RESEARCH SUPPORT, NON-U.S. GOV'T
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Effect of continuous positive airway pressure on sleep structure in heart failure patients with central sleep apnea.

Sleep 2009 January
STUDY OBJECTIVES: At termination of obstructive apneas, arousal is a protective mechanism that facilitates restoration of upper airway patency and airflow. Treating obstructive sleep apnea (OSA) by continuous positive airway pressure (CPAP) reduces arousal frequency indicating that such arousals are caused by OSA. In heart failure (HF) patients with central sleep apnea (CSA), however, arousals frequently occur several breaths after apnea termination, and there is uncertainty as to whether arousals from sleep are a consequence of CSA. If so, they should diminish in frequency when CSA is attenuated. We therefore sought to determine whether attenuation of CSA by CPAP reduces arousal frequency.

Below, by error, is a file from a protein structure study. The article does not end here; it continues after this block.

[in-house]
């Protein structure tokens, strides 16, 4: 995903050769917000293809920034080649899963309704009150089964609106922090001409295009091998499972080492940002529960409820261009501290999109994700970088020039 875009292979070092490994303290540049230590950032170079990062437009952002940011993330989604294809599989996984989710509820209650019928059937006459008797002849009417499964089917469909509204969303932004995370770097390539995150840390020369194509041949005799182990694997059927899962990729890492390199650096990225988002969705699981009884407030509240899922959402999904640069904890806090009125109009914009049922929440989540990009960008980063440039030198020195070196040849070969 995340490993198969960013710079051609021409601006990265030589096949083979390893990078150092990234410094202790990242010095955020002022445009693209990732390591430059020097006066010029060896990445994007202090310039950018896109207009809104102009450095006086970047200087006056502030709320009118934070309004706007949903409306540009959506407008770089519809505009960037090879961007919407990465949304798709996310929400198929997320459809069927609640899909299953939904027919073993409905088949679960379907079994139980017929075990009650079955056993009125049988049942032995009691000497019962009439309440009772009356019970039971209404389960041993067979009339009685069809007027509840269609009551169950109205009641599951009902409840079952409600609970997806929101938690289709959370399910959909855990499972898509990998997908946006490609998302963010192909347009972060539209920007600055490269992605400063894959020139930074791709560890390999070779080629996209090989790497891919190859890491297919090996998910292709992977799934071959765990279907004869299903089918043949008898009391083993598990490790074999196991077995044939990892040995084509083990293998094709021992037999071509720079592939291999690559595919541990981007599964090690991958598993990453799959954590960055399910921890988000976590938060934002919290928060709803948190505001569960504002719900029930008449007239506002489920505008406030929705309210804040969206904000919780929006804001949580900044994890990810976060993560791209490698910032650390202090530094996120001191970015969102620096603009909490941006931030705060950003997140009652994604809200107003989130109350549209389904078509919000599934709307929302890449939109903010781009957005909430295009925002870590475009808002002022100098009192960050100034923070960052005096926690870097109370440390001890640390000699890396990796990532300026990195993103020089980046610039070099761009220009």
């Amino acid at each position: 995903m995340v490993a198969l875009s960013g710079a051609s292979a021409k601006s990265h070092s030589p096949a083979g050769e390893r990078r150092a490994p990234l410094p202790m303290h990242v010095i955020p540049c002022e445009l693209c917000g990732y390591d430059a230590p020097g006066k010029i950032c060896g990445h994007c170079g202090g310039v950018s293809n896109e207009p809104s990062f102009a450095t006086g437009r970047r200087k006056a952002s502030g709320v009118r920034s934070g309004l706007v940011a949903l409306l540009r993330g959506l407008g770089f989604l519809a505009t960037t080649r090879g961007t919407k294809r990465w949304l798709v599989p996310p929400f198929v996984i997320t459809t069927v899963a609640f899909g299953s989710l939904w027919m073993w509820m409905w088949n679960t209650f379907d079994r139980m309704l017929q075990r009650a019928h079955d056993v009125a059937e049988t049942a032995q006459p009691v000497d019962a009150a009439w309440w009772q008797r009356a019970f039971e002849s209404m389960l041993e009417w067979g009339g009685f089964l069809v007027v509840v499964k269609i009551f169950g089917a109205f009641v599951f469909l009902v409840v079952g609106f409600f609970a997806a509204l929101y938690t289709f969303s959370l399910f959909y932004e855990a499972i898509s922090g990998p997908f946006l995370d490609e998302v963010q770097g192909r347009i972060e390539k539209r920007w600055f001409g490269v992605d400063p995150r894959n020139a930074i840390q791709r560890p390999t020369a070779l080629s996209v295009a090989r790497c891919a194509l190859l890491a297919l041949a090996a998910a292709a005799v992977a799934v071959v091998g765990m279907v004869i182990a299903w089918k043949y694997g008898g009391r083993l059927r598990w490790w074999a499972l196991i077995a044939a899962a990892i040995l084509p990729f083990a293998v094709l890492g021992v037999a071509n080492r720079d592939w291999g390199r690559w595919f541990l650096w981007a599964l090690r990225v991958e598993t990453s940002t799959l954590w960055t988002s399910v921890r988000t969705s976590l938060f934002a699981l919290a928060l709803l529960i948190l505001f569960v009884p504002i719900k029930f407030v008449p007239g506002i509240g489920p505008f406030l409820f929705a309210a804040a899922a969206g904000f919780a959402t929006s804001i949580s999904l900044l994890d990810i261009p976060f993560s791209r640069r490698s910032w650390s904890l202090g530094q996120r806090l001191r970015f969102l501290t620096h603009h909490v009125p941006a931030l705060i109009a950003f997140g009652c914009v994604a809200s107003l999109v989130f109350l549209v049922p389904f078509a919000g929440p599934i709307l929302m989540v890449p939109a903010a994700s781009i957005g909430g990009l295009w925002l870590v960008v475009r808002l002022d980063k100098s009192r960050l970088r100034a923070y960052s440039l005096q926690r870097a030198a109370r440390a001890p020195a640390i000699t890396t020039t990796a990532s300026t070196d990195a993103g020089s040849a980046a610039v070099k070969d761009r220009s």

DESIGN: Randomized controlled clinical trial.

PATIENTS AND SETTING: We examined data from 205 HF patients with CSA (apnea-hypopnea index [AHI] > or =15, > 50% were central) randomized to CPAP or control who had polysomnograms performed at baseline and 3 months later.

MEASUREMENTS AND RESULTS: In the control group, there was no change in AHI or frequency of arousals. In the CPAP-treated group, the AHI decreased significantly (from [mean +/- SD] 38.9 +/- 15.0 to 17.6 +/- 16.3, P < 0.001) but neither the frequency of arousals nor sleep structure changed significantly.

CONCLUSION: These data suggest that attenuation of CSA by CPAP does not reduce arousal frequency in HF patients. We conclude that arousals were not mainly a consequence of CSA, and may not have been acting as a defense mechanism to terminate apneas in the same way they do in OSA.

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